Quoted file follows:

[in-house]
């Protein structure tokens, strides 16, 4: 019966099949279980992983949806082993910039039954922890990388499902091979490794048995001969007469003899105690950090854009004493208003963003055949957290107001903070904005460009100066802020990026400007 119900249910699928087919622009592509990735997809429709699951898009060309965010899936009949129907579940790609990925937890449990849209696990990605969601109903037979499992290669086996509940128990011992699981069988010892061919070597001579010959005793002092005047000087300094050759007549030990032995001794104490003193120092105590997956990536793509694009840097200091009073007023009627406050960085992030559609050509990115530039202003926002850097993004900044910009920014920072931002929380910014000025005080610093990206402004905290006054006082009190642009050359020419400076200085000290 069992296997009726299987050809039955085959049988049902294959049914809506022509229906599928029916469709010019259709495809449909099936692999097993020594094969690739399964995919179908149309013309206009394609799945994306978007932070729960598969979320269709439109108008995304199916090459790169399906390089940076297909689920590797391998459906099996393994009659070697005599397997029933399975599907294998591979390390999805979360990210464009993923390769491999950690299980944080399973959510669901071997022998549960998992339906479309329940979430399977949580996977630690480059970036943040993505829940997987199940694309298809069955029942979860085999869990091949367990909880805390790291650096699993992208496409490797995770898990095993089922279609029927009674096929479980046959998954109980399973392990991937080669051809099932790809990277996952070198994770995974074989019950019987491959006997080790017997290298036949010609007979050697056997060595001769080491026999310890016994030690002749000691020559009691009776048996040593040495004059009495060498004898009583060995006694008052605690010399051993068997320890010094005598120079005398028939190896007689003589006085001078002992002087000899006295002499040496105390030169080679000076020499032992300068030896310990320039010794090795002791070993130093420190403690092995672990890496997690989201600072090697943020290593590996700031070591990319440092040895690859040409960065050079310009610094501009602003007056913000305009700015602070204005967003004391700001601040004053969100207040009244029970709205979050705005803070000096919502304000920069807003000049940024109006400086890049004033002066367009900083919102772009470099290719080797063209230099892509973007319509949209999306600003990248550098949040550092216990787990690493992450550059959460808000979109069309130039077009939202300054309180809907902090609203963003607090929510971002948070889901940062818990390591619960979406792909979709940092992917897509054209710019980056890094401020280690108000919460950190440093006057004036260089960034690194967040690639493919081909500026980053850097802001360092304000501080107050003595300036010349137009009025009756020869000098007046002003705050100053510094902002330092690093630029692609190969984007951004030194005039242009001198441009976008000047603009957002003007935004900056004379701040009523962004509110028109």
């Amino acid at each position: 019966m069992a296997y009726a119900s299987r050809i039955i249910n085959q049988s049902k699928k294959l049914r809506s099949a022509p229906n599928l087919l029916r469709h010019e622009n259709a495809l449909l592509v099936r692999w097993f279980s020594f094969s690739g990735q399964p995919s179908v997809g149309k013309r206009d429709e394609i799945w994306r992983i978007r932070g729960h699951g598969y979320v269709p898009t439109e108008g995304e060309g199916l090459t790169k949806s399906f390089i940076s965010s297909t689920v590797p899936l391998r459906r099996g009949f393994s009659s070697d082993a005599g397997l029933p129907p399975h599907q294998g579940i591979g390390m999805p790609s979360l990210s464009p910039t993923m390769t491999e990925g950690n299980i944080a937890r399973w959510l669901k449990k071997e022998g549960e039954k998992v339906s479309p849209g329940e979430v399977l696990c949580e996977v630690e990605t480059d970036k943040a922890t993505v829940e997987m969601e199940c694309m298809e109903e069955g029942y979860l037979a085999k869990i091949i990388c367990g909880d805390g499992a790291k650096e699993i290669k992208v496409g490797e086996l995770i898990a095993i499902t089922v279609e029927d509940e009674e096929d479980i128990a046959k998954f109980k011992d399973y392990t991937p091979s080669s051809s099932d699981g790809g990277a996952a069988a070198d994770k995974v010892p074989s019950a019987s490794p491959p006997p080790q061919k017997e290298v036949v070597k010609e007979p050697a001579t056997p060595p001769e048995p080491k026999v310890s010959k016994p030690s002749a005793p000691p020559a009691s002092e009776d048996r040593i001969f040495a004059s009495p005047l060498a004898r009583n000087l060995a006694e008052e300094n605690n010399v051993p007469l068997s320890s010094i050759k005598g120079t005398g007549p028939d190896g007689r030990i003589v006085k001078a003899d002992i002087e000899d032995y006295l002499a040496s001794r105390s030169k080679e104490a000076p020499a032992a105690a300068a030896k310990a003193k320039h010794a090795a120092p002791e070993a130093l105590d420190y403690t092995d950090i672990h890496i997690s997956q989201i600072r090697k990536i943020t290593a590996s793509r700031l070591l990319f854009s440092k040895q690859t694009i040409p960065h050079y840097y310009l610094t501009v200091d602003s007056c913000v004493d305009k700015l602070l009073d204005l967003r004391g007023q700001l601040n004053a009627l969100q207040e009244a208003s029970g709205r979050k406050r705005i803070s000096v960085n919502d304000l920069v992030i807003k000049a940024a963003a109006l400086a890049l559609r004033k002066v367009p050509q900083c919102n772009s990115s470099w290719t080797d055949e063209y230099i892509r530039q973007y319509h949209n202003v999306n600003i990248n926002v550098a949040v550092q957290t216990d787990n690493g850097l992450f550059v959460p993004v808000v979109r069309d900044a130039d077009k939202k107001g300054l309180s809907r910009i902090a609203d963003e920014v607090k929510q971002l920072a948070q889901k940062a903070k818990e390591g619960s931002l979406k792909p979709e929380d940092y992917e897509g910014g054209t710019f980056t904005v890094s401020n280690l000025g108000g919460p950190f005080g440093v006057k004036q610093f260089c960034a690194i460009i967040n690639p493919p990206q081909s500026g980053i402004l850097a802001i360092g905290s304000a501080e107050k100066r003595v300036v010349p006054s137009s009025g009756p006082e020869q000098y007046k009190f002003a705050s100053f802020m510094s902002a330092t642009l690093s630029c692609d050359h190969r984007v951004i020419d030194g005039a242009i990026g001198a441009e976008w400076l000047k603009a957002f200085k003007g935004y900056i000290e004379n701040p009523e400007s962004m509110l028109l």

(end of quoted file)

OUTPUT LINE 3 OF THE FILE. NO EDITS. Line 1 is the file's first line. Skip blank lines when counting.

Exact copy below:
């Amino acid at each position: 019966m069992a296997y009726a119900s299987r050809i039955i249910n085959q049988s049902k699928k294959l049914r809506s099949a022509p229906n599928l087919l029916r469709h010019e622009n259709a495809l449909l592509v099936r692999w097993f279980s020594f094969s690739g990735q399964p995919s179908v997809g149309k013309r206009d429709e394609i799945w994306r992983i978007r932070g729960h699951g598969y979320v269709p898009t439109e108008g995304e060309g199916l090459t790169k949806s399906f390089i940076s965010s297909t689920v590797p899936l391998r459906r099996g009949f393994s009659s070697d082993a005599g397997l029933p129907p399975h599907q294998g579940i591979g390390m999805p790609s979360l990210s464009p910039t993923m390769t491999e990925g950690n299980i944080a937890r399973w959510l669901k449990k071997e022998g549960e039954k998992v339906s479309p849209g329940e979430v399977l696990c949580e996977v630690e990605t480059d970036k943040a922890t993505v829940e997987m969601e199940c694309m298809e109903e069955g029942y979860l037979a085999k869990i091949i990388c367990g909880d805390g499992a790291k650096e699993i290669k992208v496409g490797e086996l995770i898990a095993i499902t089922v279609e029927d509940e009674e096929d479980i128990a046959k998954f109980k011992d399973y392990t991937p091979s080669s051809s099932d699981g790809g990277a996952a069988a070198d994770k995974v010892p074989s019950a019987s490794p491959p006997p080790q061919k017997e290298v036949v070597k010609e007979p050697a001579t056997p060595p001769e048995p080491k026999v310890s010959k016994p030690s002749a005793p000691p020559a009691s002092e009776d048996r040593i001969f040495a004059s009495p005047l060498a004898r009583n000087l060995a006694e008052e300094n605690n010399v051993p007469l068997s320890s010094i050759k005598g120079t005398g007549p028939d190896g007689r030990i003589v006085k001078a003899d002992i002087e000899d032995y006295l002499a040496s001794r105390s030169k080679e104490a000076p020499a032992a105690a300068a030896k310990a003193k320039h010794a090795a120092p002791e070993a130093l105590d420190y403690t092995d950090i672990h890496i997690s997956q989201i600072r090697k990536i943020t290593a590996s793509r700031l070591l990319f854009s440092k040895q690859t694009i040409p960065h050079y840097y310009l610094t501009v200091d602003s007056c913000v004493d305009k700015l602070l009073d204005l967003r004391g007023q700001l601040n004053a009627l969100q207040e009244a208003s029970g709205r979050k406050r705005i803070s000096v960085n919502d304000l920069v992030i807003k000049a940024a963003a109006l400086a890049l559609r004033k002066v367009p050509q900083c919102n772009s990115s470099w290719t080797d055949e063209y230099i892509r530039q973007y319509h949209n202003v999306n600003i990248n926002v550098a949040v550092q957290t216990d787990n690493g850097l992450f550059v959460p993004v808000v979109r069309d900044a130039d077009k939202k107001g300054l309180s809907r910009i902090a609203d963003e920014v607090k929510q971002l920072a948070q889901k940062a903070k818990e390591g619960s931002l979406k792909p979709e929380d940092y992917e897509g910014g054209t710019f980056t904005v890094s401020n280690l000025g108000g919460p950190f005080g440093v006057k004036q610093f260089c960034a690194i460009i967040n690639p493919p990206q081909s500026g980053i402004l850097a802001i360092g905290s304000a501080e107050k100066r003595v300036v010349p006054s137009s009025g009756p006082e020869q000098y007046k009190f002003a705050s100053f802020m510094s902002a330092t642009l690093s630029c692609d050359h190969r984007v951004i020419d030194g005039a242009i990026g001198a441009e976008w400076l000047k603009a957002f200085k003007g935004y900056i000290e004379n701040p009523e400007s962004m509110l028109l």